Overrated/Underrated: Beware of ‘Venom,’ and another goodbye to Kiss
Nicole Holofcener: A longtime master of richly detailed characters and the often small yet poignant moments that can reveal or upend them, this filmmaker has brought a reliably humane touch to such critically lauded movies as “Lovely & Amazing” and “Please Give” as well as episodes she directed of TV’s “Parks and Recreation,” “Enlightened” and “One Mississippi.” Her latest film, the Netflix-delivered “The Land of Steady Habits,” switches from her usual perspective by centering on a former stockbroker (an understated Ben Mendelsohn) who begins to confront the barren selfishness in his life in a story that gracefully balances heart and humor.
Allison Miller and Carmen Staaf’s ‘Science Fair’: A combustible meeting between musicians with ties to the West Coast, this album marks the debut of a project co-led by two strong voices. A recent graduate of L.A.’s Thelonious Monk Institute of Jazz, pianist Staaf teams with a rising star behind the drums in Miller — known for her raucous group Boom Tic Boom as well as a few heavy-hitting turns as bandleader on “Late Night With Seth Meyers” — for a set that mixes impressive individual turns and dynamic interplay. Factor in stirring cameos from Ambrose Akinmusire and Dayna Stephens and “Science Fair” is an experiment worth repeating.
Another Kiss ‘farewell’: The closest disco-era embodiment of Spinal Tap this side of Harry Shearer and Michael McKean, this proudly loud band of Detroit Rock Citizens announced last week that it is hanging up the Kabuki face paint and platform boots for one final tour of delirious caveman rock. Long goodbyes are an inevitable stop in a rock ’n’ roll journey and one familiar to Kiss after already staging a lucrative run of supposed farewell shows some 18 years ago. (Devotees may note that was the farewell for the band’s “original” lineup, and they can buy in again for one more last chance to see their heroes — at least until the next one.)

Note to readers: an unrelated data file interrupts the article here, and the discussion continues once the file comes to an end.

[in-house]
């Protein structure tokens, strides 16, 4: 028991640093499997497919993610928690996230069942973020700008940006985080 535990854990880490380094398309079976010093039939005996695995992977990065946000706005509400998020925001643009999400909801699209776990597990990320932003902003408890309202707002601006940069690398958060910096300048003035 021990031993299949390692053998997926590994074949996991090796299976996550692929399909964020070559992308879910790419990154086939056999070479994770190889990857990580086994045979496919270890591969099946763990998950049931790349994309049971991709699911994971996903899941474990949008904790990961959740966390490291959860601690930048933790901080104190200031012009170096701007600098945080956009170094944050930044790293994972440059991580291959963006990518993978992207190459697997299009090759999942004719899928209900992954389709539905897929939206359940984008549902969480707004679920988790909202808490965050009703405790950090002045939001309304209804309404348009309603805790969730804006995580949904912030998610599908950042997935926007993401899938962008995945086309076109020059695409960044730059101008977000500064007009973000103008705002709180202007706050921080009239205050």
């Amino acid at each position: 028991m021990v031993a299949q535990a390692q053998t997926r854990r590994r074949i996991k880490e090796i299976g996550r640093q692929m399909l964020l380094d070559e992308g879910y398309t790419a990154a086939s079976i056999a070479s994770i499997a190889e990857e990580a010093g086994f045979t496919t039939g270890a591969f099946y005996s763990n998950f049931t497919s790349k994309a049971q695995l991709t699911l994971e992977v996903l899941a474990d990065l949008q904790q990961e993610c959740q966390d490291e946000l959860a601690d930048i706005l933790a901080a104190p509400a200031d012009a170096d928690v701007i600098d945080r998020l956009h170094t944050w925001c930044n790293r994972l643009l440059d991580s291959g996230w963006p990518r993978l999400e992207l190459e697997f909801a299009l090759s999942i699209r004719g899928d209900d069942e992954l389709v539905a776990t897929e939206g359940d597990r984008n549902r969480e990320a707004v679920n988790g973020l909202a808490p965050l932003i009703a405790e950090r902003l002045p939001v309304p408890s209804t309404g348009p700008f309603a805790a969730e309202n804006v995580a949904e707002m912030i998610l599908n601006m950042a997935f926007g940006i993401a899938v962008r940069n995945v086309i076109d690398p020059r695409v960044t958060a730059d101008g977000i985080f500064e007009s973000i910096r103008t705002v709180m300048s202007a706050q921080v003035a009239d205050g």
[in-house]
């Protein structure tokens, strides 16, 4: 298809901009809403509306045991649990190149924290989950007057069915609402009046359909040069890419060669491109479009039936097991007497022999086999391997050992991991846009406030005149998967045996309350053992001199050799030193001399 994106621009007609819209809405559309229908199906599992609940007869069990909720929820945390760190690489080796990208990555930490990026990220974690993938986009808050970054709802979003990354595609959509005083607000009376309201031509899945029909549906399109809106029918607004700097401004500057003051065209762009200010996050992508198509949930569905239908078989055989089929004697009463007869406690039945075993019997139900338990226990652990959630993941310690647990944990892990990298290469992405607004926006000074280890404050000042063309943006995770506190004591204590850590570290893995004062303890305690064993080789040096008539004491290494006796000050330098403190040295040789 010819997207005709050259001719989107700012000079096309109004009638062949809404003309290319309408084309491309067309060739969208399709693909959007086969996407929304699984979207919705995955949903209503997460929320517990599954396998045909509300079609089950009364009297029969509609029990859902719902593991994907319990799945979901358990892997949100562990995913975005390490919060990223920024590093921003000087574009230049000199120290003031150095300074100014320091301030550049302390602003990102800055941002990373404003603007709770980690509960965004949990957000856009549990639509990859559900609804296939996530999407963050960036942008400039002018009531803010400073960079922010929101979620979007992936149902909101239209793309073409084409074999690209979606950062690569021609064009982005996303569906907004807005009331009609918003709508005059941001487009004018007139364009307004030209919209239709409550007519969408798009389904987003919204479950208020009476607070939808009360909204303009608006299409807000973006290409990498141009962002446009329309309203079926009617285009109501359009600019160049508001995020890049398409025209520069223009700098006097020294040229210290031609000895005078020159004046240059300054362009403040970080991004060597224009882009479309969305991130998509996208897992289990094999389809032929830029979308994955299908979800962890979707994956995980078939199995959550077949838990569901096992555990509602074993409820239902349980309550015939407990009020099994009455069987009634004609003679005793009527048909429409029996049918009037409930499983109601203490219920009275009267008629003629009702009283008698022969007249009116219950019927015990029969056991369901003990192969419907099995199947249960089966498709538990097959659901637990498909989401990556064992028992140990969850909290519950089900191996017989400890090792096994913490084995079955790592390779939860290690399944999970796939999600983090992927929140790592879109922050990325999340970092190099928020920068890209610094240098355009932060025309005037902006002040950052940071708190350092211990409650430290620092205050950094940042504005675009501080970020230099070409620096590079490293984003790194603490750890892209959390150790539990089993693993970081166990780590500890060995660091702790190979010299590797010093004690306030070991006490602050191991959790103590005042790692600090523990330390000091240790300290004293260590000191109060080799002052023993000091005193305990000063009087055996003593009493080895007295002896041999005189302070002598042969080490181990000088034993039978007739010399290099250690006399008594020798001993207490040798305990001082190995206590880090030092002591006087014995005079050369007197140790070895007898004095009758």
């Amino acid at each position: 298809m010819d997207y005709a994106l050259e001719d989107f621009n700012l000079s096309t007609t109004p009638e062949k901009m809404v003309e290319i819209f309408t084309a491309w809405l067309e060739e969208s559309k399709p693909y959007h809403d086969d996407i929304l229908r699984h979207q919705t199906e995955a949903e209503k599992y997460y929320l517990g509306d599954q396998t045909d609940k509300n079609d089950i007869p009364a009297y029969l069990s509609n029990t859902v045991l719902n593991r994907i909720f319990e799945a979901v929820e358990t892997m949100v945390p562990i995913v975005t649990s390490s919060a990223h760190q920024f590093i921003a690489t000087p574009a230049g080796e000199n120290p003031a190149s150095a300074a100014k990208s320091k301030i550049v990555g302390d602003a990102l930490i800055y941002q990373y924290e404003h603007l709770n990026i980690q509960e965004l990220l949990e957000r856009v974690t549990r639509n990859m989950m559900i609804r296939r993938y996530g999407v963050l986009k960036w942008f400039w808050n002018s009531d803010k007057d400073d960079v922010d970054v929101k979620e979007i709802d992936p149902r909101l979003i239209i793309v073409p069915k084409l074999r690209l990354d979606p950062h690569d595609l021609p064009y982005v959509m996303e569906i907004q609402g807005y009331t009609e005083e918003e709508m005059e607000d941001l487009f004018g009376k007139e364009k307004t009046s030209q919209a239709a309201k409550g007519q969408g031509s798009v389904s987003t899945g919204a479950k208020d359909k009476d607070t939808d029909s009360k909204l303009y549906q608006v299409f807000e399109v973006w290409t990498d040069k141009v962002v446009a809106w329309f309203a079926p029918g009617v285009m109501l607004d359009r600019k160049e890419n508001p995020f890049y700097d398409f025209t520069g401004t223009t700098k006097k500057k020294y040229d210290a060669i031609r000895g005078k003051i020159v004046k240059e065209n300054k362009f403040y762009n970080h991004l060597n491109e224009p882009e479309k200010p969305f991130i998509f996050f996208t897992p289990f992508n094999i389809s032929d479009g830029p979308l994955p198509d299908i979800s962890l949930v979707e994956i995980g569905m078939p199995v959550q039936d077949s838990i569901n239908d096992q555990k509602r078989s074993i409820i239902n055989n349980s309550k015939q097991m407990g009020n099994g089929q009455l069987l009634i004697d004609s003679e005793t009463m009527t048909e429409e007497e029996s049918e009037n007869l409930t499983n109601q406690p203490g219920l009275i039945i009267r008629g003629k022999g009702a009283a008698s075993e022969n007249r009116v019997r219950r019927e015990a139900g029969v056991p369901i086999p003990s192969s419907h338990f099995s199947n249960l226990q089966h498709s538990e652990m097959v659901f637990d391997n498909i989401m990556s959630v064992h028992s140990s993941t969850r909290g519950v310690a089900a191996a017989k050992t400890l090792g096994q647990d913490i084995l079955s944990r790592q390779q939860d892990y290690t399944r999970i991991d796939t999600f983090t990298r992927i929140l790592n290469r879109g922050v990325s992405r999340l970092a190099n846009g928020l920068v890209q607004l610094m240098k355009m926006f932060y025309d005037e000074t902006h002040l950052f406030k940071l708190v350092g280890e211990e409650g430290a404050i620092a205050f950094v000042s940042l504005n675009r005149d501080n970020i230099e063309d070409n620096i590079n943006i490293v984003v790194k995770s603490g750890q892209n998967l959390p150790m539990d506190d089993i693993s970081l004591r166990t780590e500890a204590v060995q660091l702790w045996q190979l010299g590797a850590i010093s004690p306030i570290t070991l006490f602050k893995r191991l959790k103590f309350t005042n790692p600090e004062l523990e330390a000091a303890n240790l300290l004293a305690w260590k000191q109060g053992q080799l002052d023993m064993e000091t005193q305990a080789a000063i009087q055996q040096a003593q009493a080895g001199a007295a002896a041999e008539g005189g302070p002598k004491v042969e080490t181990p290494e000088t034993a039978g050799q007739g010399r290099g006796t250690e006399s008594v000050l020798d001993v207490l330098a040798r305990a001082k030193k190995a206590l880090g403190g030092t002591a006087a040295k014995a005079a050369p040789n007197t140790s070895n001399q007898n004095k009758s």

The prestige veneer of ‘Venom’: The violent story of a shape-shifting alien with a toothy jack-o’-lantern grin and, puzzlingly, a Gene Simmons-esque tongue, this movie will probably please its intended audience of die-hard comic fans, but that’s not quite enough for Marvel. Releasing the movie on Oct. 5 — a time typically reserved for more awards-angling fare — the cash-printing studio has also girded the film with high-caliber actors in Michelle Williams, Riz Ahmed and, somewhere behind that goofy mask, Tom Hardy. Can a movie about a tongue-wagging monster and its mild-mannered alter ego be high art? In 2018, anything is possible.
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